Days Gone By: Are these the oldest recorded photographs of Ipswich and Suffolk?

This image of Ipswich School by John Wiggin must date from around 1863, as the Brett Fountain (centr

This image of Ipswich School by John Wiggin must date from around 1863, as the Brett Fountain (centre) at the Henley Road entrance to the Upper Arboretum was unveiled on May Day in 1863. The money for the drinking fountain, £64, was donated by John Brett

These pictures of Ipswich and Suffolk from the 1850s show the magic of photography.

A portrait of pioneering photographer John Wiggin. This photograph, which has a camera in the backgr

A portrait of pioneering photographer John Wiggin. This photograph, which has a camera in the background, was probably taken several years after his wax paper negatives were produced.

More than 50 years ago, Nick Wiggin helped clear out the family chemist’s shop in advance of a move in 1962. Among all the stuff gathering dust upstairs (which included boxes of magic lantern slides) were some ancient wax paper negatives. It would be a long time before he realised just how special they were.

David Kindred has little doubt. “You can be reasonably sure that these are the oldest photographs of Ipswich - of Suffolk - and some of the oldest photographs in the country,” says our former chief photographer. “Incredibly rare,” he adds, still somewhat in awe of images that have survived more than 150 years.

And for all this we have to thank Ipswich pharmacist John Wiggin. For as well as running his chemist’s shop on the corner of Berners Street and St Matthew’s Street, Nick’s great-grandfather was a pioneer of the relatively new science/art of photography.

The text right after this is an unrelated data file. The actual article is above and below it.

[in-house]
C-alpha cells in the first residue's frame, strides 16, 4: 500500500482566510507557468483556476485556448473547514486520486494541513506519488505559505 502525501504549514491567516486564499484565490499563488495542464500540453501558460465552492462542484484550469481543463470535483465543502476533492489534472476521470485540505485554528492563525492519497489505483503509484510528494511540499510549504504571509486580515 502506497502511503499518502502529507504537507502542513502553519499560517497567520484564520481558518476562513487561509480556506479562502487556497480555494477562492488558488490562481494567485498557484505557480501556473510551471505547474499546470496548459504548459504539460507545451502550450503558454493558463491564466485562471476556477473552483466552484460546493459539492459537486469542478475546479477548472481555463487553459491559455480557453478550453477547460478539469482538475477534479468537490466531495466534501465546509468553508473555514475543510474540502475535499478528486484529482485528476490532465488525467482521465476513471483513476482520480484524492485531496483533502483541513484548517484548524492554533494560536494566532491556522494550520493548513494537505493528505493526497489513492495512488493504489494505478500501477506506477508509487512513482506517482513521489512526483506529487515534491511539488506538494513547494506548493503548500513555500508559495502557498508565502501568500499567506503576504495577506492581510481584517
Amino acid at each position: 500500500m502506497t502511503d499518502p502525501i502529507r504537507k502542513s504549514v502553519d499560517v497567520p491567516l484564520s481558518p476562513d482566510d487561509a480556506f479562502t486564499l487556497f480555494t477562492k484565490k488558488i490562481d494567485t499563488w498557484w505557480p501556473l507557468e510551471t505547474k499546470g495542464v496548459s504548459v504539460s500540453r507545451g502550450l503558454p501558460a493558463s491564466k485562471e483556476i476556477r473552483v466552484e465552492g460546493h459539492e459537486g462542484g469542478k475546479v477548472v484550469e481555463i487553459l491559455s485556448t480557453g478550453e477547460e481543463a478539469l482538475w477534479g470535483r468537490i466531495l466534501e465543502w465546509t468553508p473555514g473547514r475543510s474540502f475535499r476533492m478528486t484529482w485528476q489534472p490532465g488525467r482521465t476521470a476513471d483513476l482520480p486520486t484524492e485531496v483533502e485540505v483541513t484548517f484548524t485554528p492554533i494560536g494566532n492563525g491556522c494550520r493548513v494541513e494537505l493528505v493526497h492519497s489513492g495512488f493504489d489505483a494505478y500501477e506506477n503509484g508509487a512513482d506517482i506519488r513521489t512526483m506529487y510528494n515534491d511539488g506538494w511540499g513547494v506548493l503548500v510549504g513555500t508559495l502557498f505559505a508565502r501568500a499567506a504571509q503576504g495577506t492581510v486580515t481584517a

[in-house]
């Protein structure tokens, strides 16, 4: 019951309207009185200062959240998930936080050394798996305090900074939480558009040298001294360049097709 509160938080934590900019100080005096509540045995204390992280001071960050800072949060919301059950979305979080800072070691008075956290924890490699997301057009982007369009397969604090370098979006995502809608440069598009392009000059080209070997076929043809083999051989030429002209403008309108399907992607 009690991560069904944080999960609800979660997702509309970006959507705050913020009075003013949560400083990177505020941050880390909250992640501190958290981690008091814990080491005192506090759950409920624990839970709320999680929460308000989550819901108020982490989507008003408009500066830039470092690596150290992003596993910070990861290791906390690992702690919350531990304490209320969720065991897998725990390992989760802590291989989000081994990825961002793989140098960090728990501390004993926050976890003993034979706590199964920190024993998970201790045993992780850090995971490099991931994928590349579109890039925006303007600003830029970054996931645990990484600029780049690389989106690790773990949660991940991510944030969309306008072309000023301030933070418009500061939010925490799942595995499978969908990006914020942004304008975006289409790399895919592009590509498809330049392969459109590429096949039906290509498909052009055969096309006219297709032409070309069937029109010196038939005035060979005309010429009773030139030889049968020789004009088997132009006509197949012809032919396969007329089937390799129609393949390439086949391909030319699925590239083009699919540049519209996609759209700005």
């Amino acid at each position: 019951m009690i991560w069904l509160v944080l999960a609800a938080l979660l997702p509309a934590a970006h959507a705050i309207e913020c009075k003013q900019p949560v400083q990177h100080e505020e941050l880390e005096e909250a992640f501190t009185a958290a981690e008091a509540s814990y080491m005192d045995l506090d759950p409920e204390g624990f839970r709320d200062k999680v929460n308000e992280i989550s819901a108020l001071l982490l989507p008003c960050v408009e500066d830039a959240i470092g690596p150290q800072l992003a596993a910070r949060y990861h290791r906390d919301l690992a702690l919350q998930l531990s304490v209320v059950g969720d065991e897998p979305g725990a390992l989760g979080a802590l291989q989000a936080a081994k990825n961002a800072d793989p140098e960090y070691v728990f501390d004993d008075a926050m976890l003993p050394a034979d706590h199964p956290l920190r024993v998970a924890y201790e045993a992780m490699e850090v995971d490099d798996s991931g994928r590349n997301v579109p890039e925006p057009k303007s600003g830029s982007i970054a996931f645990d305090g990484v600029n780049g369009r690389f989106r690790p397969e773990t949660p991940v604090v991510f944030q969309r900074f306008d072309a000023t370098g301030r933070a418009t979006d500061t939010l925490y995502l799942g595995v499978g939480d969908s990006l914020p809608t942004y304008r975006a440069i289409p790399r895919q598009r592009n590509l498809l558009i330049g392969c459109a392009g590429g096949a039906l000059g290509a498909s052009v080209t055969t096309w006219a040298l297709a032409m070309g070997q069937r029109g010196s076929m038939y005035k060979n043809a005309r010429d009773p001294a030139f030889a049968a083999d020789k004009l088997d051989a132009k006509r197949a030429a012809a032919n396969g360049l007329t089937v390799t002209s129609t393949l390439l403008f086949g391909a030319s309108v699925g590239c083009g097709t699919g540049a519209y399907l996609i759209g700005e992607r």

Doubtless fascinated by the chemical processes that enabled scenes to be captured and preserved, he created dozens of images of Suffolk that have passed down the generations and - despite their fragility - survived.

They’re mostly of Ipswich, but John ventured further afield: to villages such as Freston, Baylham, Butley (not far from Orford) and quite likely Harwich. “Imagine getting to Butley in 1855!” muses David, thinking of the equipment that would also have had to make the journey.

A little history lesson shows just how much of a pioneer was Victorian chemist John.

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David explains that the first successful photographic processes came in 1839. Frenchman Louis Daguerre had his daguerreotype, “which was a very unstable, one-off process. It was silver plate with mercury vapour. You got one image, three (inches) by two, and you put it in a little case, because if you touched it, it wiped off”.

Meanwhile, in England, William Fox Talbot invented “what became the basis of photography for over 150, 160 years, before digital took over”.

His process involved paper that had been made sensitive to light. Using chemicals, he in 1835 produced the first photographic negative ? of a window at his home, Lacock Abbey.

As well as “developing”, Fox Talbot established the other two key steps of photography. The image on a negative was “fixed” with a chemical solution that took away the light-sensitive silver and meant images could be looked at in the light. He also found he could make positive prints from a negative.

Photography as we know it was born. Fox Talbot’s creation was called the calotype and the process was patented in 1841.

It’s this technique that John Wiggin embraced, essentially.

David thinks it would probably have been about 1845, perhaps a touch earlier, before someone like John thought ‘This is interesting. I’m going to have a go at this’. “And he did it incredibly well, didn’t he?”